Contrary to the prophets of doom, the Chilean economy and the way of life of its people have not crumpled during the first seven months under Marxist President Salvador Allende.
GV & SVs People dance and others watch (12 shots)
SV & GV PAN Market scenes (4 shots)
CU Money changing hands (4 shots)
CU & SV Money being printed and minted (8 shots)
SV People shopping (5 shots)
GV & CU People buy fruit (4 shots)
SV INT Allende speaks (SOUND) as members listen (4 shots)
GV EXT Allende meets people in street (2 shots)
Initials BB/1638 HK/PN/BB/1659
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Background: Contrary to the prophets of doom, the Chilean economy and the way of life of its people have not crumpled during the first seven months under Marxist President Salvador Allende. However, according to some economists, the danger signs are appearing.
The government's financial policy has sent the nation into the market place and Allende's popularity to an all-time high. In a brief period the President has frozen prices, increased wages almost 50 per cent and significantly, has had government printing presses working overtime to double the amount of money in circulation.
Now, according to the economists, Allende must now find a way to finance Chile's new prosperity. Allende has been looking for credits in both east and west Europe. Even if he should succeed, the doubting economists feel that the only salvation for Chile's economy will be increased production in the newly nationalised industries.
SYNOPSIS: Santiago's carefree life-style, fine wine and a reputation for beautiful women have made it a long time favourite of Latin American visitors. Seven months under Marxist President Salvador Allende haven't changed Chile's light-heartedness. For the poor, Allende's economics mean a chance to eat better and buy some new clothes. Obviously, the policy leading to a dramatic redistribution of the wealth. But problems are already appearing. Stocks are being depleted...and some shortages have appeared. Chile imports much of its food. With much higher consumption now, the question must be asked...where is the money to pay for it going to come from.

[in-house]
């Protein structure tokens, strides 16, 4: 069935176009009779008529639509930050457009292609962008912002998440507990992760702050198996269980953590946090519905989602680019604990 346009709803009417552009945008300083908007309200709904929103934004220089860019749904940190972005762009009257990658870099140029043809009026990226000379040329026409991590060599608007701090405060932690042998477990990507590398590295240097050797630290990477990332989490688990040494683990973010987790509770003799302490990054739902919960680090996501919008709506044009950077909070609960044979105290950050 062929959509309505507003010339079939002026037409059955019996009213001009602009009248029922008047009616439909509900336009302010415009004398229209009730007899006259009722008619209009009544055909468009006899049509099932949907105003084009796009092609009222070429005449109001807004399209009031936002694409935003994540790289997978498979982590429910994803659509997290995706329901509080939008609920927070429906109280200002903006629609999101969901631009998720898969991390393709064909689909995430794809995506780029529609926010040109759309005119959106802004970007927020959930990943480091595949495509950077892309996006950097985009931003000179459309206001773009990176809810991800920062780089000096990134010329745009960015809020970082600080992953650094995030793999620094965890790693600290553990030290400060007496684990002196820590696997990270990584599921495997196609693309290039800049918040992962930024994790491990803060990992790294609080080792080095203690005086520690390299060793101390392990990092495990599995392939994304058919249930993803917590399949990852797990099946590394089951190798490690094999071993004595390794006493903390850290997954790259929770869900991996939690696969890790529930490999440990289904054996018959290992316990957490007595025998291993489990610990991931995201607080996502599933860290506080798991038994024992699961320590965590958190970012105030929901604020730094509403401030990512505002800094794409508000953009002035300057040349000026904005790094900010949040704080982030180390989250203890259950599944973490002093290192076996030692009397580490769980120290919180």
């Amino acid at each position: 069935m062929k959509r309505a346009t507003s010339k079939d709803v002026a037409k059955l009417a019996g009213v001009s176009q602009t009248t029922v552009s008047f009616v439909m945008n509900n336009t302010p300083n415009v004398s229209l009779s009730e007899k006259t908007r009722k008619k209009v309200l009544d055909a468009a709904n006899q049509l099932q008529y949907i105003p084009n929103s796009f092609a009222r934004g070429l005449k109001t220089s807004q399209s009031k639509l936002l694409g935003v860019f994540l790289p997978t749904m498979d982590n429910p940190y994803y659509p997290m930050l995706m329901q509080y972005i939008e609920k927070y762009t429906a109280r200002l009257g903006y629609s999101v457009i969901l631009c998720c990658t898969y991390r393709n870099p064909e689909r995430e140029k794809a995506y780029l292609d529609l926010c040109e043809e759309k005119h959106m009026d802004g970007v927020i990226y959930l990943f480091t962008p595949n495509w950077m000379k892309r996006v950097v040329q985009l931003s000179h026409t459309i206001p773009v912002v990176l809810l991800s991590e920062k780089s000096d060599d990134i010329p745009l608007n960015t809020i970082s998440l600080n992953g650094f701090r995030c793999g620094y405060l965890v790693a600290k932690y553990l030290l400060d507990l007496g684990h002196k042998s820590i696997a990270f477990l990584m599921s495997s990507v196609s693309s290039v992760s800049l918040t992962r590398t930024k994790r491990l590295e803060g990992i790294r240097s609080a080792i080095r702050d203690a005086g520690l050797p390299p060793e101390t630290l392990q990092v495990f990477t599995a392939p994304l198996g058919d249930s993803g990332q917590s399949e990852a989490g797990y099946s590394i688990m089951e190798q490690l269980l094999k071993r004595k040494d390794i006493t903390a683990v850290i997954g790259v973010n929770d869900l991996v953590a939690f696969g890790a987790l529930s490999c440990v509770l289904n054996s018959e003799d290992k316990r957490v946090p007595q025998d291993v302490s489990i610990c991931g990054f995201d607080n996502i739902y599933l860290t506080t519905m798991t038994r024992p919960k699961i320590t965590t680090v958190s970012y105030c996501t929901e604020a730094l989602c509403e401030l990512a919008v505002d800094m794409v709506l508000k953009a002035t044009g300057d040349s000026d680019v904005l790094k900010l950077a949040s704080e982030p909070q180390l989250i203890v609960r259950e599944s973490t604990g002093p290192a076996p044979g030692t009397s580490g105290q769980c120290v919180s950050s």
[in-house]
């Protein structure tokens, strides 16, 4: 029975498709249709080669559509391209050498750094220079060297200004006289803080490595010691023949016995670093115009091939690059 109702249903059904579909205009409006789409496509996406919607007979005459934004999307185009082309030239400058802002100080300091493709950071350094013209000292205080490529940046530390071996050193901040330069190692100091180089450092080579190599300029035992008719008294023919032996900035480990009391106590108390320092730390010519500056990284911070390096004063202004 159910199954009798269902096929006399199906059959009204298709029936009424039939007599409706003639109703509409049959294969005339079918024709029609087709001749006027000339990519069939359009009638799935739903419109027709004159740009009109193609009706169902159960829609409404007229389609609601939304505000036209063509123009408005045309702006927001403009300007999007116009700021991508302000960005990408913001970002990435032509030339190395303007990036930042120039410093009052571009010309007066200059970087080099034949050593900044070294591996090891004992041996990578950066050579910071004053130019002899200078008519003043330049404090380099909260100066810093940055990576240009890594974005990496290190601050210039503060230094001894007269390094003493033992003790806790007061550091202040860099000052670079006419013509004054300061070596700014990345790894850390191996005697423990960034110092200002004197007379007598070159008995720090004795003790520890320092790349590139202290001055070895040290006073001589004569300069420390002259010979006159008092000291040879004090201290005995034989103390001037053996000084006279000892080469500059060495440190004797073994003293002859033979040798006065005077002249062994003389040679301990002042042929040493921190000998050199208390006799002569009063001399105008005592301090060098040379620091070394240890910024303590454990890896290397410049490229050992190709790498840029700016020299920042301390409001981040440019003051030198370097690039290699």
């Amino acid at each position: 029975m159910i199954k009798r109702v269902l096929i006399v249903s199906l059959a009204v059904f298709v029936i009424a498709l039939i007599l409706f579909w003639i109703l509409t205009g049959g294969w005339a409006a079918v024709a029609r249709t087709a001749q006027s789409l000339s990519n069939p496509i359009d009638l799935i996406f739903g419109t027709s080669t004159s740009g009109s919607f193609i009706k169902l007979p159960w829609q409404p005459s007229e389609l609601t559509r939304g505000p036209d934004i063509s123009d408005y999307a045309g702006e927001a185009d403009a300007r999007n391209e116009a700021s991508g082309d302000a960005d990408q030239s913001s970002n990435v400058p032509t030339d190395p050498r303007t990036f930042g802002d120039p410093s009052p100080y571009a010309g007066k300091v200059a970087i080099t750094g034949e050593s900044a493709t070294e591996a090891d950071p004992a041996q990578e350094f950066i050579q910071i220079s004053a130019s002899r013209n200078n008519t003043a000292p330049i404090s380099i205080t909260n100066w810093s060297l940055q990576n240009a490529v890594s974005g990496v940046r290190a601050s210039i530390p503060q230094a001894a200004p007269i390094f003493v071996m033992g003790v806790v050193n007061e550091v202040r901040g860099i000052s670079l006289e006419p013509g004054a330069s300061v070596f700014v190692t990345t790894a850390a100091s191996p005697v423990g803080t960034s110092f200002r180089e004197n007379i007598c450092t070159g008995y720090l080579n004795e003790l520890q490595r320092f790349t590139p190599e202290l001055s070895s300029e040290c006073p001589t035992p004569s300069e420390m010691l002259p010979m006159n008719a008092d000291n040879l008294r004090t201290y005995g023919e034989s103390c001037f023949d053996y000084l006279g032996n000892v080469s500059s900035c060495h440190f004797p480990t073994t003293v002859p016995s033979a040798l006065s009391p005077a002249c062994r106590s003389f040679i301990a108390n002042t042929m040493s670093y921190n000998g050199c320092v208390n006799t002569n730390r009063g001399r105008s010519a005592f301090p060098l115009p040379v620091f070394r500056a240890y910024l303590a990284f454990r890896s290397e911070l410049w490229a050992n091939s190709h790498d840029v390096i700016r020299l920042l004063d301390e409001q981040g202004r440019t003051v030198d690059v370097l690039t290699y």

The government has frozen prices and raised wages up to fifty percent. Members of the large middle class are enjoying a new-found prosperity. The well-to-do are spending with even more abandon than usual. For the rich the motto is spend it while you can...It may not be worth anything tomorrow. The printing press is the source of Chile's apparent new wealth. Allende's government has doubled the amount of money in circulation. With fixed prices, higher wages and uncertainty about the future, Chile has gone on a national spending spree.
Chile's president has accustomed the poor to a better life. Now he's got to find a way to finance the higher living standard. He has delegation in East and West Europe looking for foreign credits But basically the only real solution is higher productivity for Chilean workers. Few western economists believe production can be increased enough.
For the present at least. Marxist Allenda is enjoying his presidency. His popularity has risen since the elections. Few of the world's heads of state walk the streets with such easy openness. But, say some ??? if the economy sours, Allenda find this such an easy country govern.